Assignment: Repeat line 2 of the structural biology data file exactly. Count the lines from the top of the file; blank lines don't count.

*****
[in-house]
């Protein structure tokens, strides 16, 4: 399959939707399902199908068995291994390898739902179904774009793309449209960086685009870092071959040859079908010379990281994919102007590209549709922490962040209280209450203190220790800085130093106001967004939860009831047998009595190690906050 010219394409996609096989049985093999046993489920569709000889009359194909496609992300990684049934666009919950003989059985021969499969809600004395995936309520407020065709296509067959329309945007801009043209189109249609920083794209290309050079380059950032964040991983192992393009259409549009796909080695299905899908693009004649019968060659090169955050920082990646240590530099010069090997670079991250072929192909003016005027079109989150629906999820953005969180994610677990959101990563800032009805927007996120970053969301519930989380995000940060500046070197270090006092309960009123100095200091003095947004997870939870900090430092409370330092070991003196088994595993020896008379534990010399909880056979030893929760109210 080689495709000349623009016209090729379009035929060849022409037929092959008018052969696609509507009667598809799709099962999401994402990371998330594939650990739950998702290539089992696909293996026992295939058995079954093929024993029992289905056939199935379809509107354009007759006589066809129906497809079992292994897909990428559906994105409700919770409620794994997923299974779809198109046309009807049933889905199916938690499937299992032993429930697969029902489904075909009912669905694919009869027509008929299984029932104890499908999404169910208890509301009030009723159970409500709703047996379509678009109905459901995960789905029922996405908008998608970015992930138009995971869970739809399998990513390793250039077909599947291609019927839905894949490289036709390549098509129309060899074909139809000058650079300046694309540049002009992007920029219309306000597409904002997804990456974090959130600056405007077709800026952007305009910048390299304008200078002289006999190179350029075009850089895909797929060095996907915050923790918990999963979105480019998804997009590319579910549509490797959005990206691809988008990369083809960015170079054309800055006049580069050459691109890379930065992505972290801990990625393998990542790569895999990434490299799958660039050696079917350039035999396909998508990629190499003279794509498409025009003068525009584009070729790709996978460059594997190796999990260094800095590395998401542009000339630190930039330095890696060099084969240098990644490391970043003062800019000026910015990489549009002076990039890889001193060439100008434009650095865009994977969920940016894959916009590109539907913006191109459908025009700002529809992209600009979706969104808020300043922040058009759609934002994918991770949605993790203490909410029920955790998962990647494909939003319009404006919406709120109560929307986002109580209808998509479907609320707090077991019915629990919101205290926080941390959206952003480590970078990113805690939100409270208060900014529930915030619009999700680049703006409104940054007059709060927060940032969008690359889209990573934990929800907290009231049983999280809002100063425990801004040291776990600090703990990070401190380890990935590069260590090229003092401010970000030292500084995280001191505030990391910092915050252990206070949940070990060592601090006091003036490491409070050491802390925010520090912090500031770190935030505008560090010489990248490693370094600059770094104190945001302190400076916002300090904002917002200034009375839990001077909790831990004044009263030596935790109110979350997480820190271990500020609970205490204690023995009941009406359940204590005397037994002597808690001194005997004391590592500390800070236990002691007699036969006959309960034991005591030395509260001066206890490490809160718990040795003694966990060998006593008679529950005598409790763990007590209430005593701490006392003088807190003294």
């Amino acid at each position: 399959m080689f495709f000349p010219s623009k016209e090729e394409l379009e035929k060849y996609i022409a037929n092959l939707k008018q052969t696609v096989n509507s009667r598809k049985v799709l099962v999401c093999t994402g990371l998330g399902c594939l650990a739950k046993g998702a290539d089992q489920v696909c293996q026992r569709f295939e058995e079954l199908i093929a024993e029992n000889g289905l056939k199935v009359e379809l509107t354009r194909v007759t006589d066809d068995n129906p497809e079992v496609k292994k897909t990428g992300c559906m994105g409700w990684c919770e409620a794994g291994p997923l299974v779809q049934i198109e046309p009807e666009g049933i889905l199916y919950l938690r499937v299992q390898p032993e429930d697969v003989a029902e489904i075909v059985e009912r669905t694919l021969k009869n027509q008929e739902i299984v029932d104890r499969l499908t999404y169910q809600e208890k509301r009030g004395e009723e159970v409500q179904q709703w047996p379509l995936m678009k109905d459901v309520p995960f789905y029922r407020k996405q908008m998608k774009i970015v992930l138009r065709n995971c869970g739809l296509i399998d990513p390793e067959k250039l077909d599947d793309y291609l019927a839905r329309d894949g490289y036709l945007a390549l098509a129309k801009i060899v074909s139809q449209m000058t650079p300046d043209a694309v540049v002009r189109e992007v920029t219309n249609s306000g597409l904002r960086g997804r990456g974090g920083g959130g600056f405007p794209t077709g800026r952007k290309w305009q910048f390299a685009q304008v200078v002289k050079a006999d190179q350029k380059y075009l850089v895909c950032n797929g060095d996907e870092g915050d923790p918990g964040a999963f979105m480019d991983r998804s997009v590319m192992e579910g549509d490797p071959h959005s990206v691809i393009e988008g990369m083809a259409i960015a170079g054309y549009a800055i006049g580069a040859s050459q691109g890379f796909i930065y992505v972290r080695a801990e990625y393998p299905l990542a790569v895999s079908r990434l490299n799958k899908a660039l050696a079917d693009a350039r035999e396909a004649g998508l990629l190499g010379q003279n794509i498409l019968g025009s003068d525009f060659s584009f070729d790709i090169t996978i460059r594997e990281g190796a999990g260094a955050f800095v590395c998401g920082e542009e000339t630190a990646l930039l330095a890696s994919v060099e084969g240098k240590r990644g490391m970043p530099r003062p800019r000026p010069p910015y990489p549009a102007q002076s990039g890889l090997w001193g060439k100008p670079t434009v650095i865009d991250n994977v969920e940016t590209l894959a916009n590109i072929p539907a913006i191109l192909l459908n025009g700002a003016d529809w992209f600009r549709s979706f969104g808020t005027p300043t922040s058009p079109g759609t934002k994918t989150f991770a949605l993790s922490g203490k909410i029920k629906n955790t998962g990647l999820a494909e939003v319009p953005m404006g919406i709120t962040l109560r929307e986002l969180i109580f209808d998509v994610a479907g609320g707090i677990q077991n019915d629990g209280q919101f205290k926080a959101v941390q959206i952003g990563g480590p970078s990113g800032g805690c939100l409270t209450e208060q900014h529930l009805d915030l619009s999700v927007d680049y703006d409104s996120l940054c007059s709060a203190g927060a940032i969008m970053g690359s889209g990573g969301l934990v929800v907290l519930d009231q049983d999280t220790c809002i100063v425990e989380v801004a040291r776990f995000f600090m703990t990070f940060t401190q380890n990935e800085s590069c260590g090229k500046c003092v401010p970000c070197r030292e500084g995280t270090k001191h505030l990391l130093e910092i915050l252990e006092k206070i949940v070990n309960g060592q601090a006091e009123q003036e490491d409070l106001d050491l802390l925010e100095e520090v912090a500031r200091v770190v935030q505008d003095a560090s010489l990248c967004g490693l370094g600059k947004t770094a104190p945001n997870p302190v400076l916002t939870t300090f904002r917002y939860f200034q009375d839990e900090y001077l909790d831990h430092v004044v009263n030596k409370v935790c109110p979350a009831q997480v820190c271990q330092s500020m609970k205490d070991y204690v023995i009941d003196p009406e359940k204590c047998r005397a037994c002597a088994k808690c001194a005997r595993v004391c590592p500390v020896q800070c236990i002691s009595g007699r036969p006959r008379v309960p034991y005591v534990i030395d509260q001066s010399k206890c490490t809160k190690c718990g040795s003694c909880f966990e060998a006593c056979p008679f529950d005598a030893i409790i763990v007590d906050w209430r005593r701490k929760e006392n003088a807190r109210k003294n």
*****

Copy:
């Protein structure tokens, strides 16, 4: 399959939707399902199908068995291994390898739902179904774009793309449209960086685009870092071959040859079908010379990281994919102007590209549709922490962040209280209450203190220790800085130093106001967004939860009831047998009595190690906050 010219394409996609096989049985093999046993489920569709000889009359194909496609992300990684049934666009919950003989059985021969499969809600004395995936309520407020065709296509067959329309945007801009043209189109249609920083794209290309050079380059950032964040991983192992393009259409549009796909080695299905899908693009004649019968060659090169955050920082990646240590530099010069090997670079991250072929192909003016005027079109989150629906999820953005969180994610677990959101990563800032009805927007996120970053969301519930989380995000940060500046070197270090006092309960009123100095200091003095947004997870939870900090430092409370330092070991003196088994595993020896008379534990010399909880056979030893929760109210 080689495709000349623009016209090729379009035929060849022409037929092959008018052969696609509507009667598809799709099962999401994402990371998330594939650990739950998702290539089992696909293996026992295939058995079954093929024993029992289905056939199935379809509107354009007759006589066809129906497809079992292994897909990428559906994105409700919770409620794994997923299974779809198109046309009807049933889905199916938690499937299992032993429930697969029902489904075909009912669905694919009869027509008929299984029932104890499908999404169910208890509301009030009723159970409500709703047996379509678009109905459901995960789905029922996405908008998608970015992930138009995971869970739809399998990513390793250039077909599947291609019927839905894949490289036709390549098509129309060899074909139809000058650079300046694309540049002009992007920029219309306000597409904002997804990456974090959130600056405007077709800026952007305009910048390299304008200078002289006999190179350029075009850089895909797929060095996907915050923790918990999963979105480019998804997009590319579910549509490797959005990206691809988008990369083809960015170079054309800055006049580069050459691109890379930065992505972290801990990625393998990542790569895999990434490299799958660039050696079917350039035999396909998508990629190499003279794509498409025009003068525009584009070729790709996978460059594997190796999990260094800095590395998401542009000339630190930039330095890696060099084969240098990644490391970043003062800019000026910015990489549009002076990039890889001193060439100008434009650095865009994977969920940016894959916009590109539907913006191109459908025009700002529809992209600009979706969104808020300043922040058009759609934002994918991770949605993790203490909410029920955790998962990647494909939003319009404006919406709120109560929307986002109580209808998509479907609320707090077991019915629990919101205290926080941390959206952003480590970078990113805690939100409270208060900014529930915030619009999700680049703006409104940054007059709060927060940032969008690359889209990573934990929800907290009231049983999280809002100063425990801004040291776990600090703990990070401190380890990935590069260590090229003092401010970000030292500084995280001191505030990391910092915050252990206070949940070990060592601090006091003036490491409070050491802390925010520090912090500031770190935030505008560090010489990248490693370094600059770094104190945001302190400076916002300090904002917002200034009375839990001077909790831990004044009263030596935790109110979350997480820190271990500020609970205490204690023995009941009406359940204590005397037994002597808690001194005997004391590592500390800070236990002691007699036969006959309960034991005591030395509260001066206890490490809160718990040795003694966990060998006593008679529950005598409790763990007590209430005593701490006392003088807190003294």